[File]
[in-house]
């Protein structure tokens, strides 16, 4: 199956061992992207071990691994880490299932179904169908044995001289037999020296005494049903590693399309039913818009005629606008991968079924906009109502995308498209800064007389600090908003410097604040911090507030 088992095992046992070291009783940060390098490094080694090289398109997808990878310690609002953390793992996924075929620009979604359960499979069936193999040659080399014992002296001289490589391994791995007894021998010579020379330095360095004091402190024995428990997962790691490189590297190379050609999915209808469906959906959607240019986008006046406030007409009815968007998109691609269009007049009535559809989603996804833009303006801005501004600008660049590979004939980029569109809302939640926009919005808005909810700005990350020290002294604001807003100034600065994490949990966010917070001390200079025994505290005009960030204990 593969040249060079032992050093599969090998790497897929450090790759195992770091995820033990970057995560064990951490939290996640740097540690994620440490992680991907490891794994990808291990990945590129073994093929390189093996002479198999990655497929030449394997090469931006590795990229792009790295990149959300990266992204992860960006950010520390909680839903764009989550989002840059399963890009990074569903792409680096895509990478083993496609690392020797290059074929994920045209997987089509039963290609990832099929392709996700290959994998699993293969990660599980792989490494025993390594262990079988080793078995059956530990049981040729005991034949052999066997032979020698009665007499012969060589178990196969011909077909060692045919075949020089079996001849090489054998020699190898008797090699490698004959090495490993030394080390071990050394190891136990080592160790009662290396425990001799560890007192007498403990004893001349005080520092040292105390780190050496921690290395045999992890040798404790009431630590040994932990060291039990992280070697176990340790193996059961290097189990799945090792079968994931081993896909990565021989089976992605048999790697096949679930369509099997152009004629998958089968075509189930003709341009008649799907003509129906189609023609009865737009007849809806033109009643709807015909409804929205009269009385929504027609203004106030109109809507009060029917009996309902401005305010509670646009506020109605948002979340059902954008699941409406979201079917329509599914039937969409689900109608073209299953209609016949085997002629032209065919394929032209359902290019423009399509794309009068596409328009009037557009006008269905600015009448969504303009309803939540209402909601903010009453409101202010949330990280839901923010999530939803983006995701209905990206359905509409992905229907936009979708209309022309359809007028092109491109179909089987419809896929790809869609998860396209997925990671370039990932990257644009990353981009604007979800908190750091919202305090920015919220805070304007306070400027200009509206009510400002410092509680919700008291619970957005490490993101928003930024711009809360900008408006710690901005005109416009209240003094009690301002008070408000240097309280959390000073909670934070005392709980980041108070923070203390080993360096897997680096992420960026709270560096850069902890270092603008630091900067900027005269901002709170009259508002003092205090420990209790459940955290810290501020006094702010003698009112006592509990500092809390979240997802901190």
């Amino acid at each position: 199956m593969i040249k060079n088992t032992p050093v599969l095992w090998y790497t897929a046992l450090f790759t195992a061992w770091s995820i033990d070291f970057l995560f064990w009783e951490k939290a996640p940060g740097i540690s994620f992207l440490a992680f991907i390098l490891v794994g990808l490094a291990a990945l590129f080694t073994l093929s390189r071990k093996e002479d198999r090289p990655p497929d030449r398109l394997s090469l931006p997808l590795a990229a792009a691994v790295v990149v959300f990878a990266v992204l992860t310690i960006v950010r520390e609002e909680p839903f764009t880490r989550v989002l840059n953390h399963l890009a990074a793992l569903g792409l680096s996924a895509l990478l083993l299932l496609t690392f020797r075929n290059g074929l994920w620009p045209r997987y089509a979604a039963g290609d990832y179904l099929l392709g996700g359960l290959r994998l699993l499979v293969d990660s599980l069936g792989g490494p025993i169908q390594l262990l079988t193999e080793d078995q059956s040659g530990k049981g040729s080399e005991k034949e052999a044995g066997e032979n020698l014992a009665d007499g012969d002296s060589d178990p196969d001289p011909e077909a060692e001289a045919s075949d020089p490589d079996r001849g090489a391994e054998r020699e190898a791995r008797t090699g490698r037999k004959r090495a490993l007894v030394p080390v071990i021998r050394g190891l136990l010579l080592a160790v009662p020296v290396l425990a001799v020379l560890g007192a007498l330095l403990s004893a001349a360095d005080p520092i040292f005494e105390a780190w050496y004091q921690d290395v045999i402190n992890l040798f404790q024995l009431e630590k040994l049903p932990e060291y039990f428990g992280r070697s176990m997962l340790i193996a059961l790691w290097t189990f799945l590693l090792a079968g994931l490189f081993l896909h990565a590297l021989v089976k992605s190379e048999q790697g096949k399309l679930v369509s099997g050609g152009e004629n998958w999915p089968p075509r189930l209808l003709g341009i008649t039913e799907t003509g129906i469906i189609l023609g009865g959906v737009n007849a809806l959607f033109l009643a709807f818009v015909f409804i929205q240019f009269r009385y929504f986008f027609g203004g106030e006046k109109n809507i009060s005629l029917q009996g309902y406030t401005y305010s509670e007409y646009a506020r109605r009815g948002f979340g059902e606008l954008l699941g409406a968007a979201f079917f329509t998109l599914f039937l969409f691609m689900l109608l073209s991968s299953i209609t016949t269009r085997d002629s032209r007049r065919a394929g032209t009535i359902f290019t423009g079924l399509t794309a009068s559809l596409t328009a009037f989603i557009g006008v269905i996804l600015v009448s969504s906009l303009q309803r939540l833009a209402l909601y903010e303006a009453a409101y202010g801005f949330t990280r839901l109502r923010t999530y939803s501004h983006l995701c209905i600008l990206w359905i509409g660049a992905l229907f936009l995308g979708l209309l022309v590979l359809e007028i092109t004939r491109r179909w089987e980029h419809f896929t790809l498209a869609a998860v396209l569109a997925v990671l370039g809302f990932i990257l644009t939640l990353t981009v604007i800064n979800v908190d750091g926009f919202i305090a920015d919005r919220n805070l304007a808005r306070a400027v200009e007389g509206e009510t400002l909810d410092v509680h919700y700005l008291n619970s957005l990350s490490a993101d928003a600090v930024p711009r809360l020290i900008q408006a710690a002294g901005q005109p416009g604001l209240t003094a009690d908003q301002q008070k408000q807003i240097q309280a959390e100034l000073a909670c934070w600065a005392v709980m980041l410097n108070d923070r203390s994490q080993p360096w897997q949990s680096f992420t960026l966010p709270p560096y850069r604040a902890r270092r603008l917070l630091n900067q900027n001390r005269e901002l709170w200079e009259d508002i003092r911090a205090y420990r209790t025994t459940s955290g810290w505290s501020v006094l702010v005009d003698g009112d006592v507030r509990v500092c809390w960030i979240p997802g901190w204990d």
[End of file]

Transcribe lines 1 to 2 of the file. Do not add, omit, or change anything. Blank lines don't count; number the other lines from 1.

[in-house]
């Protein structure tokens, strides 16, 4: 199956061992992207071990691994880490299932179904169908044995001289037999020296005494049903590693399309039913818009005629606008991968079924906009109502995308498209800064007389600090908003410097604040911090507030 088992095992046992070291009783940060390098490094080694090289398109997808990878310690609002953390793992996924075929620009979604359960499979069936193999040659080399014992002296001289490589391994791995007894021998010579020379330095360095004091402190024995428990997962790691490189590297190379050609999915209808469906959906959607240019986008006046406030007409009815968007998109691609269009007049009535559809989603996804833009303006801005501004600008660049590979004939980029569109809302939640926009919005808005909810700005990350020290002294604001807003100034600065994490949990966010917070001390200079025994505290005009960030204990 593969040249060079032992050093599969090998790497897929450090790759195992770091995820033990970057995560064990951490939290996640740097540690994620440490992680991907490891794994990808291990990945590129073994093929390189093996002479198999990655497929030449394997090469931006590795990229792009790295990149959300990266992204992860960006950010520390909680839903764009989550989002840059399963890009990074569903792409680096895509990478083993496609690392020797290059074929994920045209997987089509039963290609990832099929392709996700290959994998699993293969990660599980792989490494025993390594262990079988080793078995059956530990049981040729005991034949052999066997032979020698009665007499012969060589178990196969011909077909060692045919075949020089079996001849090489054998020699190898008797090699490698004959090495490993030394080390071990050394190891136990080592160790009662290396425990001799560890007192007498403990004893001349005080520092040292105390780190050496921690290395045999992890040798404790009431630590040994932990060291039990992280070697176990340790193996059961290097189990799945090792079968994931081993896909990565021989089976992605048999790697096949679930369509099997152009004629998958089968075509189930003709341009008649799907003509129906189609023609009865737009007849809806033109009643709807015909409804929205009269009385929504027609203004106030109109809507009060029917009996309902401005305010509670646009506020109605948002979340059902954008699941409406979201079917329509599914039937969409689900109608073209299953209609016949085997002629032209065919394929032209359902290019423009399509794309009068596409328009009037557009006008269905600015009448969504303009309803939540209402909601903010009453409101202010949330990280839901923010999530939803983006995701209905990206359905509409992905229907936009979708209309022309359809007028092109491109179909089987419809896929790809869609998860396209997925990671370039990932990257644009990353981009604007979800908190750091919202305090920015919220805070304007306070400027200009509206009510400002410092509680919700008291619970957005490490993101928003930024711009809360900008408006710690901005005109416009209240003094009690301002008070408000240097309280959390000073909670934070005392709980980041108070923070203390080993360096897997680096992420960026709270560096850069902890270092603008630091900067900027005269901002709170009259508002003092205090420990209790459940955290810290501020006094702010003698009112006592509990500092809390979240997802901190």